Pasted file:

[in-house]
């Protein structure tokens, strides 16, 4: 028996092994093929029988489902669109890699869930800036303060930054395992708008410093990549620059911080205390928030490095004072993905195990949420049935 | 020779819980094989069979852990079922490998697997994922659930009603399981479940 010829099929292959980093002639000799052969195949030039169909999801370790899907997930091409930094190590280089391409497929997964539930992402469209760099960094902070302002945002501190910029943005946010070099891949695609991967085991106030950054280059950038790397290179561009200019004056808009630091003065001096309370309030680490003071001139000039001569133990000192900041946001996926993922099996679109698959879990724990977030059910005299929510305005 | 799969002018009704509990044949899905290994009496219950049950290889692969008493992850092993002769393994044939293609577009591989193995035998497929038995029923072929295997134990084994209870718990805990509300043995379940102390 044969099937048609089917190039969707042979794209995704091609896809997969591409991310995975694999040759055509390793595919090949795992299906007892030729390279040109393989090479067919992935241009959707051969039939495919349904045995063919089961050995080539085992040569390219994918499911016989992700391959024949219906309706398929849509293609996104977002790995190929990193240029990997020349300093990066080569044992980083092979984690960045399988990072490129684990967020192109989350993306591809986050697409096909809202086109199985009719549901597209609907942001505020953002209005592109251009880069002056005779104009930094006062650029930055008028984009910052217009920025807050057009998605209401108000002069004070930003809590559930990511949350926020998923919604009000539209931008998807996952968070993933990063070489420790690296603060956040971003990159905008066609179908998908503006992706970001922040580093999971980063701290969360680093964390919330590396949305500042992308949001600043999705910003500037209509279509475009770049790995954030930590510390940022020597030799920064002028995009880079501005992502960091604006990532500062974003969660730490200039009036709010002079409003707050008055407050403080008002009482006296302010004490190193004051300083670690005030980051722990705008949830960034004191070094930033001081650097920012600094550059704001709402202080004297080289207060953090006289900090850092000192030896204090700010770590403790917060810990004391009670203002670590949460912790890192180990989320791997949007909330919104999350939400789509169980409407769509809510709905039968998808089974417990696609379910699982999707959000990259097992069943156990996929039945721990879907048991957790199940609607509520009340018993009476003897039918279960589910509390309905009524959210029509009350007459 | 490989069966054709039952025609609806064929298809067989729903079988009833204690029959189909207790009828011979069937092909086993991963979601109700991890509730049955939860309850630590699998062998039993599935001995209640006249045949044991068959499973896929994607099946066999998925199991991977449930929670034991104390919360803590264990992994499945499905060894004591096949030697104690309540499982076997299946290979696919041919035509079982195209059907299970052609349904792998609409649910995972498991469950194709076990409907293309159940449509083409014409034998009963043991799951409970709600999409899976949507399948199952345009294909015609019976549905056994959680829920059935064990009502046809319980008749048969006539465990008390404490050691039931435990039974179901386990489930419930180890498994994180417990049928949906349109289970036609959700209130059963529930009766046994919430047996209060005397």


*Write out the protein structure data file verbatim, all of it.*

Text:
[in-house]
């Protein structure tokens, strides 16, 4: 028996092994093929029988489902669109890699869930800036303060930054395992708008410093990549620059911080205390928030490095004072993905195990949420049935 | 020779819980094989069979852990079922490998697997994922659930009603399981479940 010829099929292959980093002639000799052969195949030039169909999801370790899907997930091409930094190590280089391409497929997964539930992402469209760099960094902070302002945002501190910029943005946010070099891949695609991967085991106030950054280059950038790397290179561009200019004056808009630091003065001096309370309030680490003071001139000039001569133990000192900041946001996926993922099996679109698959879990724990977030059910005299929510305005 | 799969002018009704509990044949899905290994009496219950049950290889692969008493992850092993002769393994044939293609577009591989193995035998497929038995029923072929295997134990084994209870718990805990509300043995379940102390 044969099937048609089917190039969707042979794209995704091609896809997969591409991310995975694999040759055509390793595919090949795992299906007892030729390279040109393989090479067919992935241009959707051969039939495919349904045995063919089961050995080539085992040569390219994918499911016989992700391959024949219906309706398929849509293609996104977002790995190929990193240029990997020349300093990066080569044992980083092979984690960045399988990072490129684990967020192109989350993306591809986050697409096909809202086109199985009719549901597209609907942001505020953002209005592109251009880069002056005779104009930094006062650029930055008028984009910052217009920025807050057009998605209401108000002069004070930003809590559930990511949350926020998923919604009000539209931008998807996952968070993933990063070489420790690296603060956040971003990159905008066609179908998908503006992706970001922040580093999971980063701290969360680093964390919330590396949305500042992308949001600043999705910003500037209509279509475009770049790995954030930590510390940022020597030799920064002028995009880079501005992502960091604006990532500062974003969660730490200039009036709010002079409003707050008055407050403080008002009482006296302010004490190193004051300083670690005030980051722990705008949830960034004191070094930033001081650097920012600094550059704001709402202080004297080289207060953090006289900090850092000192030896204090700010770590403790917060810990004391009670203002670590949460912790890192180990989320791997949007909330919104999350939400789509169980409407769509809510709905039968998808089974417990696609379910699982999707959000990259097992069943156990996929039945721990879907048991957790199940609607509520009340018993009476003897039918279960589910509390309905009524959210029509009350007459 | 490989069966054709039952025609609806064929298809067989729903079988009833204690029959189909207790009828011979069937092909086993991963979601109700991890509730049955939860309850630590699998062998039993599935001995209640006249045949044991068959499973896929994607099946066999998925199991991977449930929670034991104390919360803590264990992994499945499905060894004591096949030697104690309540499982076997299946290979696919041919035509079982195209059907299970052609349904792998609409649910995972498991469950194709076990409907293309159940449509083409014409034998009963043991799951409970709600999409899976949507399948199952345009294909015609019976549905056994959680829920059935064990009502046809319980008749048969006539465990008390404490050691039931435990039974179901386990489930419930180890498994994180417990049928949906349109289970036609959700209130059963529930009766046994919430047996209060005397």